Claim King Charles won't pay inheritance tax is True 4

Claim King Charles won’t pay inheritance tax is True

After his elevation to the throne, the financial status of King Charles III has been under scrutiny this week. 

As reigning monarch, he is in line to inherit assets and wealth worth an estimated £17bn

A post on social media claimed he would not pay any inheritance tax on this amount, due to a law protecting royal wealth. It was shared 16,000 times on Twitter. 

Claim King Charles won't pay inheritance tax is True 5

Ferret Fact Service looked at this claim and found it True.

Claim King Charles won't pay inheritance tax is True 6

Evidence

The wealth of the royal family is fairly complex. The different roles in the monarchy, come with significant assets attached, and some members of the royal family also have large personal wealth. 

King Charles already had a fortune estimated to be worth about £380m when he was still a prince. 

When King Charles III was a prince, he was entitled to the assets of the Duchy of Cornwall, which has now passed to his eldest son, Prince William. This is worth more than £1bn. 

The Duchy of Lancaster, which has existed for 700 years and owns more than 18,000 hectares of land in England and Wales, is owned by the reigning monarch. The assets from this will come to the new King. These assets are worth more than £650m

Then there is the Crown Estate, which is the largest asset that the monarch has. The Crown Estate owns significant land and property, including large parts of London including Regent’s Street and St James’. It is worth £15.6bn, according to its latest financial reports.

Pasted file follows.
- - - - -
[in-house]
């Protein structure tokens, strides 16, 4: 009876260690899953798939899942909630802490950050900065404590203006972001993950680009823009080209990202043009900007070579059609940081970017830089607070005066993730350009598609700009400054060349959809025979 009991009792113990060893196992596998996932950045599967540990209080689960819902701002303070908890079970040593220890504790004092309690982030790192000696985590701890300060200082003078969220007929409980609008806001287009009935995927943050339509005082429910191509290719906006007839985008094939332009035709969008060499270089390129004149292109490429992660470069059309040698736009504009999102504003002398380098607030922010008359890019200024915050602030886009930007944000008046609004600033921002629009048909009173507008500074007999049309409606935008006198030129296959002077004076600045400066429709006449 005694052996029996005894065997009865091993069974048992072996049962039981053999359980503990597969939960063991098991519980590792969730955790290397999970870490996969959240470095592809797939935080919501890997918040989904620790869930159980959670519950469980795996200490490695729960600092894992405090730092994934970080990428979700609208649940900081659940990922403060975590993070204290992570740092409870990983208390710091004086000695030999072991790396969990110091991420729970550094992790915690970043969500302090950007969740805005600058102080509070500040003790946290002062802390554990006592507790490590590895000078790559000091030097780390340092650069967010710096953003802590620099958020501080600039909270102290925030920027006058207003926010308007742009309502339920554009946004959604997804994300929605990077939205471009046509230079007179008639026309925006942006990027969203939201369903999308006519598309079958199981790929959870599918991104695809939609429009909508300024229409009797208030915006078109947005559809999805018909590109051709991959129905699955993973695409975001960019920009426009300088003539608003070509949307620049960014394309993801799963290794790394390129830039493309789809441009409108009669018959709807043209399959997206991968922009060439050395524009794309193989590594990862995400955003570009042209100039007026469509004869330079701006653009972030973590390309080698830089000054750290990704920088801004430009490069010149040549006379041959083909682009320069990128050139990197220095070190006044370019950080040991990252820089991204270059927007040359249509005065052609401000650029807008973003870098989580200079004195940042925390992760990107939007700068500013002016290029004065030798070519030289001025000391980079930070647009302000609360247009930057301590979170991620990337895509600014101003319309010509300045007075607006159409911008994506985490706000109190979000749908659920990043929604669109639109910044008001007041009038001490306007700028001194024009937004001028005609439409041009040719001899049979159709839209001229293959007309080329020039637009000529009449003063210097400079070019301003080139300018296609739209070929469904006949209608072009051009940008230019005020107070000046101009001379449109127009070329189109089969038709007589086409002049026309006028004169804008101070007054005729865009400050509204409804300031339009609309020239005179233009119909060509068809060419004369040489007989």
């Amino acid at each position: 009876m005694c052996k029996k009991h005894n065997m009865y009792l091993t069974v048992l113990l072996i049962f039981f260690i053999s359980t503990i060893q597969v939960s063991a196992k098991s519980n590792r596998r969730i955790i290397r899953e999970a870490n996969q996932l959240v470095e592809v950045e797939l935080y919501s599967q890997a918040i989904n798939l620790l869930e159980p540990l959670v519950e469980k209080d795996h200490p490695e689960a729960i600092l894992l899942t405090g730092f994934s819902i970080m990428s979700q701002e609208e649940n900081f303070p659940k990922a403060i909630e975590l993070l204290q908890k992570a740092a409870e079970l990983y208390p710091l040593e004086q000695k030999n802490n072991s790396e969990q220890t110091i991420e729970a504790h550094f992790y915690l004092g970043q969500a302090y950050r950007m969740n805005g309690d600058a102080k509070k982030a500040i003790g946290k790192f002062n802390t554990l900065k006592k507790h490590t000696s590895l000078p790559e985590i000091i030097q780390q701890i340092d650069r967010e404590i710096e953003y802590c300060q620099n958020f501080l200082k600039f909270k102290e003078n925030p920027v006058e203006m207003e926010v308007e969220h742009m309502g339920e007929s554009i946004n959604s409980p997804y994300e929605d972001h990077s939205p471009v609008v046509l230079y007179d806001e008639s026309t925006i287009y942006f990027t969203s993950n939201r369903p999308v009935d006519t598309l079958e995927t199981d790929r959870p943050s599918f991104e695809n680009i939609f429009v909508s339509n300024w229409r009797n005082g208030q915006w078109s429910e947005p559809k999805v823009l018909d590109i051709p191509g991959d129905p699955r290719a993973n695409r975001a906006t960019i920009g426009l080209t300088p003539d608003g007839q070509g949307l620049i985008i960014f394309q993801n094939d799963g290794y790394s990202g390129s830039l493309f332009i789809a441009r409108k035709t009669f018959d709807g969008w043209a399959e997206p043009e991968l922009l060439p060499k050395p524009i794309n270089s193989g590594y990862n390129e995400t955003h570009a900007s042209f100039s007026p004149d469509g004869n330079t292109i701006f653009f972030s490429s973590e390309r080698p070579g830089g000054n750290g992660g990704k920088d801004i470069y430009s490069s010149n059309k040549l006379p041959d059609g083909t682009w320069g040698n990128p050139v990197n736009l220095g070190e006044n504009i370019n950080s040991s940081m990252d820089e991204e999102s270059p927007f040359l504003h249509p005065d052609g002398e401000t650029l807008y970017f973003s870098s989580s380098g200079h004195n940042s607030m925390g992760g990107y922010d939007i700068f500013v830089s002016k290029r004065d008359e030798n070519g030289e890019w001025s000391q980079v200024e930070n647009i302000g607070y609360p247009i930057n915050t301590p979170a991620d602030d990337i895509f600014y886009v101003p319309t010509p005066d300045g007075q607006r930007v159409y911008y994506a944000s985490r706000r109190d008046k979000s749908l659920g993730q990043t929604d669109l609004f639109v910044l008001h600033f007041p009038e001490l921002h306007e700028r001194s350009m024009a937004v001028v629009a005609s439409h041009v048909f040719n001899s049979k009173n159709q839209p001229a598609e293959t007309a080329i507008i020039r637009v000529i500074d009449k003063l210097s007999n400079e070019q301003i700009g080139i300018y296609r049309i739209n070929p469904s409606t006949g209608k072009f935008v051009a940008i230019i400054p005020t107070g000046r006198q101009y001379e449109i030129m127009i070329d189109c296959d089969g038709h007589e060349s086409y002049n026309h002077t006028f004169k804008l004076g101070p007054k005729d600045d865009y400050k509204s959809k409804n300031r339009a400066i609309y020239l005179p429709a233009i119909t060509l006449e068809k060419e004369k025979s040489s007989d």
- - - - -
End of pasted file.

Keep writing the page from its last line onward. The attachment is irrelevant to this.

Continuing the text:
The assets of the Crown Estate are owned by the monarchy, but income from the estate is given to the UK Government as part of a deal made in 1760. A proportion of this money is returned to the monarch, known as the sovereign grant.

What are the rules around inheritance tax for non-Royals?

For the general public in the UK, inheritance tax is paid on the property, money and possessions of a person who has died. This is usually paid at 40 per cent of any estate valued over £325,000.

This amount can be reduced though if some of the estate is left to charity. The current form of inheritance tax was passed into law in 1986, but the concept has existed in UK law for hundreds of years.

Will King Charles III pay inheritance tax?

No, not on the wealth passed down from the Queen after her death. An arrangement with the UK Government in 1993 means the reigning king or queen is exempt from paying tax on assets passed onto to their successor. 

This was justified at the time of the agreement by then-prime minister, John Major, who said there was “ a unique circumstance in a hereditary monarchy, and it is right therefore that there should be specific exemptions for assets passing from one sovereign to his or her successor”.

This rule only applies to assets which are passed onto the next monarch, and not to gifts or bequests given to others

The memorandum of understanding on royal taxation sets out the government reasoning behind this move, stating: “The monarchy as an institution needs sufficient private resources to  enable it to continue to perform its traditional role in national life, and to have a degree of financial independence from the Government of the day.”

Ferret Fact Service verdict: True

It is correct that the Queen’s assets will not be subject to inheritance tax as they are passed to the new King Charles III. This is because of a 1993 arrangement which was put in place by John Major’s Conservative government to avoid the wealth of the royal family being “salami sliced away” through taxation. The standard rate for non-royals is 40 per cent of any estate value above £325,000. 

This claim is True

Ferret Fact Service (FFS) is a non-partisan fact checker, and a signatory to the International Fact-Checking Network fact-checkers’ code of principles. All the sources used in our checks are publicly available and the FFS fact-checking methodology can be viewed here. Want to suggest a fact check? Go to community.theferret.scot, email us at factcheck@theferret.scot or join our Facebook group.

Photo credit: Thomas Hawk, CC BY-NC 2.0.

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